Alliteration is the repetition of initial sounds in
neighboring words; often it is the repetition of
consonant sounds at the beginning of words in close
In clichés: sweet smell of success, a dime a dozen, bigger
and better, jump for joy
In Wordsworth: And sings a solitary song That whistles
in the wind.
The ancient poets often used alliteration instead of rhyme;
in Beowulf there are three alliterations in every line. For
Now Beowulf bode in the burg of the Scyldings, /
Leader beloved, and long he ruled / In fame with all folk
since his father had gone . . .
Modern poets also avail themselves of alliteration,
especially as a substitute for rhyme.
Robert Frost's "The Death of the Hired Man" begins:
Mary sat musing on the lamp-flame at the table
Waiting for Warren. When she heard his step. . . .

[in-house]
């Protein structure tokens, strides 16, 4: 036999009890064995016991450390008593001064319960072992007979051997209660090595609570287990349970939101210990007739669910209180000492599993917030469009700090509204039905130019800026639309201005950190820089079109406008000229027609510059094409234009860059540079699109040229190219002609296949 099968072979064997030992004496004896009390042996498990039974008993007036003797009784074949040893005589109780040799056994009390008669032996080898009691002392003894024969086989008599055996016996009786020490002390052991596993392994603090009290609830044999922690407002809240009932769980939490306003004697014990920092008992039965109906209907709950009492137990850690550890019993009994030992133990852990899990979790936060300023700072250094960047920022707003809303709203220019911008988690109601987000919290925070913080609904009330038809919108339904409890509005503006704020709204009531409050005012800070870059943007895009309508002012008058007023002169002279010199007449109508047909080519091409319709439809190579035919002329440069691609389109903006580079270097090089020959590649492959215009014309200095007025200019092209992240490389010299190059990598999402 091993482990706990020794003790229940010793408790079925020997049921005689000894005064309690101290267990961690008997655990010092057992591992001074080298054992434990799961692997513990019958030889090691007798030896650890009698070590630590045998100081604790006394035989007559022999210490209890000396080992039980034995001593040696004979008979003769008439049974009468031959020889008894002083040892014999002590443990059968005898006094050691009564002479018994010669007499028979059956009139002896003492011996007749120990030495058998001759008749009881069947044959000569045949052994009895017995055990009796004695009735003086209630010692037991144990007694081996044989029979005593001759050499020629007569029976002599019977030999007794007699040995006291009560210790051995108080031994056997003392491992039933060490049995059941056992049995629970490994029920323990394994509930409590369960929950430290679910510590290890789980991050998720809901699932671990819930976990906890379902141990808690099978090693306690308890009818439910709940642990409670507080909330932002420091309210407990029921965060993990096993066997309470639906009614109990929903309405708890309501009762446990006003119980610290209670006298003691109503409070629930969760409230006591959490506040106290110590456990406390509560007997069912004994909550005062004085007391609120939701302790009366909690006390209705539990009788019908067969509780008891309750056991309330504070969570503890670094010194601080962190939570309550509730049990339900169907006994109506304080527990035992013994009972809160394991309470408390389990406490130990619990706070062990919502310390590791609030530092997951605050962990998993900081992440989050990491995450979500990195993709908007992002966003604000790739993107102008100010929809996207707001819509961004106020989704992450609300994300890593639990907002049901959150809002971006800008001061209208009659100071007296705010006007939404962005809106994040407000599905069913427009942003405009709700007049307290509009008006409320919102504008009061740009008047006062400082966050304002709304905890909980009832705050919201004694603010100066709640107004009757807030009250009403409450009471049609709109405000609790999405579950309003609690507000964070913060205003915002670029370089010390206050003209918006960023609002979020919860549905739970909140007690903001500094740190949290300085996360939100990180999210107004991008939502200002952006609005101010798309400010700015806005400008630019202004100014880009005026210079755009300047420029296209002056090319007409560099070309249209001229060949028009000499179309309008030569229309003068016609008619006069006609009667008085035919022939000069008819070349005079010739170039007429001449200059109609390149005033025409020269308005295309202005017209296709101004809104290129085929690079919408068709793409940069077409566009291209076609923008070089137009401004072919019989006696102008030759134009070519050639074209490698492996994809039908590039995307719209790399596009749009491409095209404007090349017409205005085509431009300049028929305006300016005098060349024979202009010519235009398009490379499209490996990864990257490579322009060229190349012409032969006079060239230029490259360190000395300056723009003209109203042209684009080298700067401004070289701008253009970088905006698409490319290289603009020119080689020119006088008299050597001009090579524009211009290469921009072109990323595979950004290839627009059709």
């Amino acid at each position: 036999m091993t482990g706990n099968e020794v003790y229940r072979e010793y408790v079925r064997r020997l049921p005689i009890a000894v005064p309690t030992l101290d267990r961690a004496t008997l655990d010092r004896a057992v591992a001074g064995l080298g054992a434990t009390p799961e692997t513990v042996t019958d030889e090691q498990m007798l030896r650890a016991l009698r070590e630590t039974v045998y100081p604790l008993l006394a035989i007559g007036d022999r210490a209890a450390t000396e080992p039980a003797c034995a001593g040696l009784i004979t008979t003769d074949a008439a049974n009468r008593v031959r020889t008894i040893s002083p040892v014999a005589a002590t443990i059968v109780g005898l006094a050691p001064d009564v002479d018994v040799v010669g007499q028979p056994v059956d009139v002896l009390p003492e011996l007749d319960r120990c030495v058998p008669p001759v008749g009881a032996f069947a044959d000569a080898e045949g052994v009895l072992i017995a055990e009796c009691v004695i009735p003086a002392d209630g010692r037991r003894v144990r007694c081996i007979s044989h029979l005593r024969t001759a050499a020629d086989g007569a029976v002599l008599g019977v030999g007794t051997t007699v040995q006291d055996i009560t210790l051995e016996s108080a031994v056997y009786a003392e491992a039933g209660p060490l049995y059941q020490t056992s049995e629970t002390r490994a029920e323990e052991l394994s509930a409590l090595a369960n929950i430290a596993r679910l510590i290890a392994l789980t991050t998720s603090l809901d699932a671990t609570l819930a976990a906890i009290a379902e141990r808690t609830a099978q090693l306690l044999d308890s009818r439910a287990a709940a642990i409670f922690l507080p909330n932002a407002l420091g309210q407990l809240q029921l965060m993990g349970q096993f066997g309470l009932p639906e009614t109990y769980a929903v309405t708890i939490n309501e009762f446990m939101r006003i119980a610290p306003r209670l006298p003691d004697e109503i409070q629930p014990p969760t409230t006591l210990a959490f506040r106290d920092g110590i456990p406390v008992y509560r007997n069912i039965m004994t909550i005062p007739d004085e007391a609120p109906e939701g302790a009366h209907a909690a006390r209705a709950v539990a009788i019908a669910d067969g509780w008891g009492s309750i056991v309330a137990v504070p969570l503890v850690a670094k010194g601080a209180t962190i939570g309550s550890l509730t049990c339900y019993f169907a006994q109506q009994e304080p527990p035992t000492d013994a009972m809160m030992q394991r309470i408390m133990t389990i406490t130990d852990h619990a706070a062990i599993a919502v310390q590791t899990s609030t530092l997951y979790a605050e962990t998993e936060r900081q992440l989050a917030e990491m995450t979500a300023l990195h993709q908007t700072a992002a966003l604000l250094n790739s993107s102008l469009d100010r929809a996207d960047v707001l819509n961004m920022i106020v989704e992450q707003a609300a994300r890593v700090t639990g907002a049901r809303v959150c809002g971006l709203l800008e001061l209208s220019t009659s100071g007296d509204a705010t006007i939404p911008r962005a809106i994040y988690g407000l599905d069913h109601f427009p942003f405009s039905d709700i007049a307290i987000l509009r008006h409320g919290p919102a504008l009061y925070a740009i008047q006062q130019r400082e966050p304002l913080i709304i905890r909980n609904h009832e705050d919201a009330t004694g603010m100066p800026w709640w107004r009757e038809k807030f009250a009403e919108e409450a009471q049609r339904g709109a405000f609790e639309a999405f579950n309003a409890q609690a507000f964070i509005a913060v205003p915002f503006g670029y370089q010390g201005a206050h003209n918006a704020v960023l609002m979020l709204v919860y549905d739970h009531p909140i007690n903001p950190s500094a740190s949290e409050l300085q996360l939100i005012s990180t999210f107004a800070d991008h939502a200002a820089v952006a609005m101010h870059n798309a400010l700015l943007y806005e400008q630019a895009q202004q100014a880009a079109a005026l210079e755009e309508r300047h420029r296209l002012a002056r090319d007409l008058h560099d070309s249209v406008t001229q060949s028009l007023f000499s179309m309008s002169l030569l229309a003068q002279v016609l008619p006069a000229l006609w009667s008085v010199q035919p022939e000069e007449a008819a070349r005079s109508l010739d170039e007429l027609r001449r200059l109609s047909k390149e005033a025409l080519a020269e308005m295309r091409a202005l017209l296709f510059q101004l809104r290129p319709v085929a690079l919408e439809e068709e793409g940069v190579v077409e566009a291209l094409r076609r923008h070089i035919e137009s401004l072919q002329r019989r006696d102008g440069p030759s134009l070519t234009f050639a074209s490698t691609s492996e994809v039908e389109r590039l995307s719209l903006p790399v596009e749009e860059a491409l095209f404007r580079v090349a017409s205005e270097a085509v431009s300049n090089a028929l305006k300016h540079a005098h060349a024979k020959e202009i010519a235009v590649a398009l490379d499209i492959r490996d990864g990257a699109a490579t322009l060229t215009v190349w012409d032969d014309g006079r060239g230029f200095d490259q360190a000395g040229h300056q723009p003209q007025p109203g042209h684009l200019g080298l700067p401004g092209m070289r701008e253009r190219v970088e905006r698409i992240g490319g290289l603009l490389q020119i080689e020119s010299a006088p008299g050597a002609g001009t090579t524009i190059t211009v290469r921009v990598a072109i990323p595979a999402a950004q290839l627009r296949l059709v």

Like rhyme, alliteration is a great help to
memory. It is a powerful device that prose has
borrowed. It is the alliteration which makes us
remember such phrases as: "sink or swim," "do
or die," "fuss and feathers," "the more the
merrier," "watchful waiting," "poor but proud,"
"hale and hearty," "green as grass," "live and
learn," "money makes the mare go."
The failure of success and the success of failures
Someone banged at my door, The spirit within a soul
stood a person called success. when sprouts,
I welcomed him. soaks success of the successfuls,
But, he was ephemeral. signals another star,
slaughtering its struggle.
Success turned to failure.
Some lanterns in life
A failure fails to feel lead to lustrous living
the feelings of fame and some,
but not always will the leave your life lethal.
failure feast on fall through.
Life is like a novel,
Success is not the succession each page, a different story,
of success. walking through it,
Sour, a success can be when the trustful truth.
subordinates subdue your
sends for a stroll into short-
comings, Divya G. Prasad, India
sips every spice of your song.